“I live on a ranch with my husband and my two kids but I feel that life is passing me by. Recently I met a wonderful guy, Mel, but my husband doesn’t understand. He even tried to shoot us last week. I know Mel isn’t perfect. He’s a thief, he’s a bootlegger and he’s turning states evidence to testify against my husband. But I’m stuck on Mel. What should I do?”
If there was a Dear Abby in 1929 she might have received this letter from Grace Berri, the wife of a well-known rancher in Marin County. Grace and husband Arnold were in the middle of a bitter divorce at the time. The case got even stranger when Mel Sturtevant and Grace Berri were arrested in Santa Rosa. According to an article in the March 28, 1930 edition of the Sausalito News, the couple was arrested on a morals offense.
“But that’s only one of the charges,” Sheriff E. Douglas Bills told Sturtevant. “We found $5000 worth of liquor stored in this house and we also found the dressed carcass of a deer, shot out of season. And you’re also charged with transportation of liquor and with possessing a revolver without a permit.” Sturtevant was already under two federal indictments and awaiting a second trial for scuttling a boat and making off with 2,000 pounds of salmon. In addition, Sturtevant was accused of stealing “not only Arnold Berri’s wife, but also his horse.”
In early May, the bootlegging trial against Arnold Berri, Mel Sturtevant, businessman Clinton Mason and six others began in federal court. Prosecutors claimed that the men were making bootleg liquor in a distillery on Berri’s land. Sturtevant pleaded guilty and testified for the government. Berri and Mason claimed that the real owners of the still were prominent businessmen whom the government was protecting.
The case went to the jury. While the jury was unsuccessfully deliberating to reach a verdict, Sturtevant and Grace Berri picked up Vincent “Pegleg” Lucich, a well-known rumrunner and gunman. Lucich received his nickname because of his wooden leg, a souvenir of an attempted assassination. Lucich suggested they take a cool drive to Tomales Bay, a popular drop-off point for smuggled liquor. They went for a walk and, on returning to the car, Lucich shot Sturtevant twice in the back, killing him. He shot Grace in the chest but she managed to run from the scene and Lucich’s wooden leg prevented him from pursuing her. Grace ran until she found a farmhouse and was taken to the hospital in serious condition. Police assumed that Lucich had been hired to prevent Sturtevant from testifying again.
Grace, who was now the chief witness in both the bootlegging retrial and Lucich’s murder trial, was put under a 24-hour guard. Charges in the bootlegging trial were dropped against Arnold Berri because Grace could not testify against her husband.
Any hope that Grace’s attempted murder might bring reconciliation with her estranged husband Arnold was dashed when Arnold announced that he would testify on Lucich’s behalf.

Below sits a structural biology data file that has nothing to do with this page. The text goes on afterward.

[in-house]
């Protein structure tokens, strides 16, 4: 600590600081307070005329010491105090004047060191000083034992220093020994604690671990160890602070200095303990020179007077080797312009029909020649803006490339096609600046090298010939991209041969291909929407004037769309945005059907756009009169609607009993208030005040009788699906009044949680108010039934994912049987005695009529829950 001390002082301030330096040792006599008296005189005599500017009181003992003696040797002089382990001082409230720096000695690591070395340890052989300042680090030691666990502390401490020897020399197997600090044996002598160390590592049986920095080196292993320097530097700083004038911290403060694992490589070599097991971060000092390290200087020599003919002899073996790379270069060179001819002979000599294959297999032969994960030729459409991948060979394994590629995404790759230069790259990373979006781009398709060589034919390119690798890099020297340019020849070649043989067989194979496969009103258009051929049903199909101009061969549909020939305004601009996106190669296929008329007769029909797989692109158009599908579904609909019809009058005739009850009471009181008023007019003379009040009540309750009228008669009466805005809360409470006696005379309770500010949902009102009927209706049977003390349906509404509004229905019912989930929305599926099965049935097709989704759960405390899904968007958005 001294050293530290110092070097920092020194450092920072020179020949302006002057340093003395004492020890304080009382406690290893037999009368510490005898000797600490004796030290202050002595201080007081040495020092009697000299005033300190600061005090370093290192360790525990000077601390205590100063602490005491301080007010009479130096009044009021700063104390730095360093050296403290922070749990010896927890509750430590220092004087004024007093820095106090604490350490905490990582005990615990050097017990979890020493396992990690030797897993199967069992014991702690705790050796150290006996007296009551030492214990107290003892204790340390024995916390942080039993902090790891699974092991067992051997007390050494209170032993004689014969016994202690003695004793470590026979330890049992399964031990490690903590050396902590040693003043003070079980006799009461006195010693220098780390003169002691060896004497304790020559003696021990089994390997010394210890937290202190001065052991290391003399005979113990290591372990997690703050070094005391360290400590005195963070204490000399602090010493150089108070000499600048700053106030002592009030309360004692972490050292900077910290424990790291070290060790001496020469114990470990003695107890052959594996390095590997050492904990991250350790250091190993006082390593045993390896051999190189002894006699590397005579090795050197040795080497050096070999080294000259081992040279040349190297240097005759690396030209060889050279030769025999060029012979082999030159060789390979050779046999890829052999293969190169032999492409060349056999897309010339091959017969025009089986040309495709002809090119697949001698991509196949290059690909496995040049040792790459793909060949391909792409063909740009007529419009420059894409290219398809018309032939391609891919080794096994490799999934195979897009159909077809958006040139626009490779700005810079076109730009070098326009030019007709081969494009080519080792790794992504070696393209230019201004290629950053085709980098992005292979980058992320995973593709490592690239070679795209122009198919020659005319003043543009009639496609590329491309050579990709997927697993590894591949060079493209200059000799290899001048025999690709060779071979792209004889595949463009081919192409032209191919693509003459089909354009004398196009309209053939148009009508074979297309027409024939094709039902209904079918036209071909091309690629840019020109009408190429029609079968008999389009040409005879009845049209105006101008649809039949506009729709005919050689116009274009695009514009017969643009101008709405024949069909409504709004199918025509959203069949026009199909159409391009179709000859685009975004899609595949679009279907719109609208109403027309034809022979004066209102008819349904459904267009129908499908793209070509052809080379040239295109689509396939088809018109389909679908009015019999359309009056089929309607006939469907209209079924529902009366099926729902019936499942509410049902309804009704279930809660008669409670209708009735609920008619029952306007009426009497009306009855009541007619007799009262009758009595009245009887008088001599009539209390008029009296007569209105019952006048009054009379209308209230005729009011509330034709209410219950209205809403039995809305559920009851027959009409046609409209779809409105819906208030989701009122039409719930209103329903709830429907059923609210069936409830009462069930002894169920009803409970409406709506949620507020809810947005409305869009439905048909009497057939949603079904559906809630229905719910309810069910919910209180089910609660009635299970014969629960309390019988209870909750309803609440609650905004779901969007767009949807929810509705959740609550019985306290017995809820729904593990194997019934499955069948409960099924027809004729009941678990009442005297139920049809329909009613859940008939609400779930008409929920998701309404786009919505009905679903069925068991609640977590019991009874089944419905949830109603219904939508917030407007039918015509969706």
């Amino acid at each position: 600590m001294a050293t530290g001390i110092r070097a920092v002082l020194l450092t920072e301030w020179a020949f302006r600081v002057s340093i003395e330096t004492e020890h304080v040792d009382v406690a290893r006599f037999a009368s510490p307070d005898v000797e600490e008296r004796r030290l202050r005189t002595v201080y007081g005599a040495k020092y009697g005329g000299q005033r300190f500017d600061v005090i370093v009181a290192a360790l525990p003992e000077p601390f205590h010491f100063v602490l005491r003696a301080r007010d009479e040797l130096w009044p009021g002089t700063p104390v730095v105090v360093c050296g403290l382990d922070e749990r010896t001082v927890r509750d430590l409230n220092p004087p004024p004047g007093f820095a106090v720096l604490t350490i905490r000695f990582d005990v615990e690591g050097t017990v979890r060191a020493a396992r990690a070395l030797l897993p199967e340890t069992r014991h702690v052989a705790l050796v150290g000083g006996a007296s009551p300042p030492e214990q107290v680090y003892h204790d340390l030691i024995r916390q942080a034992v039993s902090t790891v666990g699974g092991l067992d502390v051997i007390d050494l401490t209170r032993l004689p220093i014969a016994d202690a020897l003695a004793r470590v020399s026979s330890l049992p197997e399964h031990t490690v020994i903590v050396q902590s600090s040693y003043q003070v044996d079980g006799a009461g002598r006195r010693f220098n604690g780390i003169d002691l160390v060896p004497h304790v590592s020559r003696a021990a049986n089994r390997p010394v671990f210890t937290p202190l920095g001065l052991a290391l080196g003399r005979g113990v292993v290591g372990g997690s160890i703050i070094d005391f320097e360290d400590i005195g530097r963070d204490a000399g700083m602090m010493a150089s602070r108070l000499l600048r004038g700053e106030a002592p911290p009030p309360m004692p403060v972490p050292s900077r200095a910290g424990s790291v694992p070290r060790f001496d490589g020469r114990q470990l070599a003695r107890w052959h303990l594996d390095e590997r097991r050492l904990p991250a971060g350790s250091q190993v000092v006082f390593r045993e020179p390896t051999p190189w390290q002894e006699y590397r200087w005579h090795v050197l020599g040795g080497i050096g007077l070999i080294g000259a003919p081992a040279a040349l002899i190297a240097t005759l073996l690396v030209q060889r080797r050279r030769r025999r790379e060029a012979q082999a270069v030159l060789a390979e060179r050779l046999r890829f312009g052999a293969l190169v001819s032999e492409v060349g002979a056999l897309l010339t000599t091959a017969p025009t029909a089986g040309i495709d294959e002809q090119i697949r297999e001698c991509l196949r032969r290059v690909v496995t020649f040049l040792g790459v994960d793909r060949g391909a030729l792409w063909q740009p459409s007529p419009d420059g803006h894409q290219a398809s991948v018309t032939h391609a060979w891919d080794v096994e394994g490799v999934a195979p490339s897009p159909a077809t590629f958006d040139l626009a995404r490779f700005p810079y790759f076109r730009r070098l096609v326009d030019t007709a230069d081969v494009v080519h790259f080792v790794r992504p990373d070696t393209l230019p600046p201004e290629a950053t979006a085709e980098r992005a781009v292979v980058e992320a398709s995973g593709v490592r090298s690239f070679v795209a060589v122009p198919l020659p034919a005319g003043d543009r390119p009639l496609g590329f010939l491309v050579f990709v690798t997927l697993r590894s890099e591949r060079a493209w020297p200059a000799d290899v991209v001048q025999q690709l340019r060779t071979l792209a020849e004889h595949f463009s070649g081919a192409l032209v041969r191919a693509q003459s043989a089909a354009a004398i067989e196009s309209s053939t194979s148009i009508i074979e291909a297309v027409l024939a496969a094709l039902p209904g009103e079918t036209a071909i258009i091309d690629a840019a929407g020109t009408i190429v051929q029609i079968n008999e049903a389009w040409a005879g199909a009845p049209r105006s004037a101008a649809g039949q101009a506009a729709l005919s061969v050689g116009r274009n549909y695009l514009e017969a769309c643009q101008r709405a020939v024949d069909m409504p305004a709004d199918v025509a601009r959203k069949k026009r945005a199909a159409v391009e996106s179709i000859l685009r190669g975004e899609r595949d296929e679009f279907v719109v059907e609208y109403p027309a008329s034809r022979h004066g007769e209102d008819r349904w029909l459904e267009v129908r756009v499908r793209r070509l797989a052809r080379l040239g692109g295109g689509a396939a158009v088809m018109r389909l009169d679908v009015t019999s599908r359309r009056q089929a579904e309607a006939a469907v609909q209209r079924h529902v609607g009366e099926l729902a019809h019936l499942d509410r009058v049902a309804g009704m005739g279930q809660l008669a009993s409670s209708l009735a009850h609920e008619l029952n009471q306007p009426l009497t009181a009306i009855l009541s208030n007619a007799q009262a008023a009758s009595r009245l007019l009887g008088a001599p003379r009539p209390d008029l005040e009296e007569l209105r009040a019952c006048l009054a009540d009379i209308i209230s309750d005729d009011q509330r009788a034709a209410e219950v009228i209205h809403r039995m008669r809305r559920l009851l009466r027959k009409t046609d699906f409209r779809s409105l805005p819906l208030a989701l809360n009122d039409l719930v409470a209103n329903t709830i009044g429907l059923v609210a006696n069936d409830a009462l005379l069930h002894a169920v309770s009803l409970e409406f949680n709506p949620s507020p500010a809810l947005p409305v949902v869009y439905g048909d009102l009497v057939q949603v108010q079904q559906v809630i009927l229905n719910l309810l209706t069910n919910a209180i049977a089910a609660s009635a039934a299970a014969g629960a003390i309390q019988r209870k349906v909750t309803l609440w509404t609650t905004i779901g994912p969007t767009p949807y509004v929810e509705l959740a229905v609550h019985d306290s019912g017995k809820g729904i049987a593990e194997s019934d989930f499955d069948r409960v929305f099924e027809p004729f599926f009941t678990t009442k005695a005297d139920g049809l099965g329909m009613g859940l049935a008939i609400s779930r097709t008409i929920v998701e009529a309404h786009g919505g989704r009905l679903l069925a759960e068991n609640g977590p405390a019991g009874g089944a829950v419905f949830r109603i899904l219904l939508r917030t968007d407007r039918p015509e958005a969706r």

Lucich’s defense was that he was the intended victim. He said Sturtevant pulled a gun on him first and that he returned the fire in self-defense. While this was going on, Lucich claimed Grace tried to kill him. “She came from back of the car, about ten feet from me and let drive with five or six shots. I don’t know how she missed me. Then I threw a slug at her and she ran. I didn’t know I hit her until I saw the paper,” he said.
On June 16, with a headline reading “LUCICH LOVE FEUD BARED,” the San Francisco Chronicle presented a new theory on the case. The murder was the result of a drunken fight between Lucich and Sturtevant over the affections of Grace Berri, once known as the “prettiest girl in Petaluma.” This theory quickly faded and was not mentioned during the trial.
On June 25, 1930, Lucich’s murder trial began before a packed courtroom. Grace Berri testified that Lucich bragged about his prowess as a killer, talked about working as a gunman for a San Francisco politician, and she described the murder of Sturtevant in detail.
Lucich presented his version of the events with great emotion, bringing many in the courtroom to tears, but it took the jury only one hour to convict him. He was sentenced to life at San Quentin and paroled in 1947.
The bootlegging trial again ended in a hung jury and all charges were dropped.
Grace didn’t have to look far for a new man. She married her police bodyguard, U.S. Marshall G.T. Powers. She died at the age of 82 in 1980.
Arnold Berri’s legal problems caused him to hand over control of the ranch to his brother Lindo. He divorced Grace, got custody of their children and moved to Petaluma, where he became a rifle shooting champion and president of the Sonoma Rod and Gun Club.
Berri died in 1965.
Paul Drexler is a crime historian and director of Crooks Tour of San Francisco. For more information, visit www.crookstour.com.